Author Archive | Laura Brown

Deborah Frances-White and The Guilty Feminist

Liverpool Irish Festival 2018: celebrating the breadth of Irish culture

Liverpool’s cultural ties with Ireland come to the fore once again as the Liverpool Irish Festival returns, this year with special performances by The Guilty Feminist (in a dedicated festival podcast) and Kíla. We also celebrate a new partnership with Liverpool Literary Festival, the return of the Celtic Animation Film Festival and IndieCork and a new play by Lizzie Nunnery.

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Sorcha Brooks, Pamela Flanagan as Pegeen and Aileen in Body & Blood (c) Unclouded Moon Productions

4* play arrives at Liverpool Irish Festival

After receiving four-star reviews for its London premiere at the King’s Head Theatre, a new play about Irish arranged marriages transfers to the LIVERPOOL IRISH FESTIVAL 2017 for its out-of-London premiere at The Capstone Theatre.

A new act set in Ireland has been written especially for the Liverpool Irish Festival and the production company has teamed up with Merseyside folk duo Jo Pue and John Walsh, who will be playing live Irish folk as the audience enter and during the interval.…

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TheSecretofKells

Top family fun for half term in Liverpool

Liverpool Irish Festival coincides with half term in Liverpool this year, and there’s plenty to do with families this year. It’s the 60th birthday of Liverpool Comhaltas, celebrating Irish culture and heritage, there’s films, the annual family day at the museum, children’s author Carmel Kelly, a special family weekend and, of course, the rip-roaring Liverpool Irish Festival family ceilidh.

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Burke No 10 The market (1)

A new history of the Liverpool Irish

A new book on the history of Liverpool Irish will launch at LIF2017.

‘In Hardship and Hope’ by Greg Quiery tells a narrative history of one of the largest European migrations in modern history and how Irish culture has shaped Liverpool.

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Ailbhe Reddy Press Shot

In:Visible Women – let’s talk about women

A new strand at Liverpool Irish Festival gives a platform to the voice of women in art, academia, political debate and history. Exploring the issues women face in the UK and Ireland, both historically and in contemporary society, the strand will see key events focusing on different discussions and encouraging the audience to reflect on the challenges women face.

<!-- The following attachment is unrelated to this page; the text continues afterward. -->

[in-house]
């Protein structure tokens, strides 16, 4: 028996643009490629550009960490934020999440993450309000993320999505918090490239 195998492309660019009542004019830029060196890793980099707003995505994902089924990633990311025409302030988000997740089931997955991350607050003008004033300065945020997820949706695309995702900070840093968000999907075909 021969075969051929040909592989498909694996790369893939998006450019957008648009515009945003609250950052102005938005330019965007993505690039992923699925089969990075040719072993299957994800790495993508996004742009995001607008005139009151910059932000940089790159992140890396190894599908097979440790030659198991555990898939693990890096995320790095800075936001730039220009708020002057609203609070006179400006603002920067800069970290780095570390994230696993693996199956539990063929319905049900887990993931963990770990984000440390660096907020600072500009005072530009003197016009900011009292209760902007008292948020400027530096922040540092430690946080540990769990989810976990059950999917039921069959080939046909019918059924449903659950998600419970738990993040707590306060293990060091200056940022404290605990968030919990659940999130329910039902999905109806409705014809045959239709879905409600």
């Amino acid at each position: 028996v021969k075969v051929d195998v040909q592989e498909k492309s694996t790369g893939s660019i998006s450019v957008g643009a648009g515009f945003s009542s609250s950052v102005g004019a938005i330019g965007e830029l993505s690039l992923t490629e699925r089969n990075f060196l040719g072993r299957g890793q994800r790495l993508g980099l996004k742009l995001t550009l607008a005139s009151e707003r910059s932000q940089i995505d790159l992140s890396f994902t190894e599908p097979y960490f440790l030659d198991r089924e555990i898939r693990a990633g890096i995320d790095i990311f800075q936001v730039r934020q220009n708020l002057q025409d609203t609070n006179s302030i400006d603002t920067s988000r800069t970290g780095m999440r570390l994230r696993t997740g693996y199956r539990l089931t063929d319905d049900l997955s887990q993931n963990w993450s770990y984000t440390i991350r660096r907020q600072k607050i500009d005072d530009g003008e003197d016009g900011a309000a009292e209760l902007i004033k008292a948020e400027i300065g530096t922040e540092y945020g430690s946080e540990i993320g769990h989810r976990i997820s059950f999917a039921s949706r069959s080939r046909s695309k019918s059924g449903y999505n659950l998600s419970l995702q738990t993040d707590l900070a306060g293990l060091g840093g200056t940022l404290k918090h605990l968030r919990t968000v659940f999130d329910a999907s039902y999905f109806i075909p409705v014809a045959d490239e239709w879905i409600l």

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The Breath (c) York Tillyer - 4 members, sat onteh floor in front of a large arched window

LIF2017 asks – what does it mean to be Irish?

Liverpool Irish Festival returns for its 15th year this October. 

  • Liverpool Irish Festival is the only arts and culture led Irish festival in the UK platforming an incredible array of art, culture, performance, film, music, literature, food and drink, talks and tours

  • It runs for 10 days between Thurs 19-Sun 29 October 2017 at venues including the Liverpool Philharmonic Music Room, the Capstone Theatre, Liverpool Irish Centre, Handyman Supermarket, Liverpool Central Library and more

  • It’s returning for its 15th year and involves hundreds of artists and performers

  • Expanding on previous festival events, In:Visible Women delivers a new strand of festival work exploring gender politics in Liverpool and Ireland’s history and culture, including a talk by BBC war correspondent Orla Guerin (in partnership with the Institute of Irish Studies at University of Liverpool); photography from Casey Orr,  children’s author Carmel Kelly and others.

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Bobby Sands mural (c) Stuart Borthwick

Listen to LIF

Hear the stories from LIF16 on the festival podcast.

Dr Paddy Hoey has spoken to some of the key speakers at festival events to hear what they have to say about Irish history, the notion of Irish-ness, about new works and stories.

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SeaLegs

The official #LIF2016 playlist

Over the years, 14 to be exact, Liverpool Irish Festival has welcomed some wonderful musicians to the city. From Rusangano Family to Van Morrison, to Irish sessions in the Cali, to Ciaran Lavery, our appreciation and love of Irish music is as wild and diverse as the music is itself.…

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Claude Chavasse pictured

Chavasse: the lesser known story of a hero

A Liverpool writer will explain, in a lecture in Central Library on 17 Oct, how one of the British army’s most celebrated World War One heroes had a cousin who participated in the Easter Rising.

Oxford-born Noel Chavasse ( 1884-1917) was the only British soldier awarded the Victoria Cross twice in the First World War.

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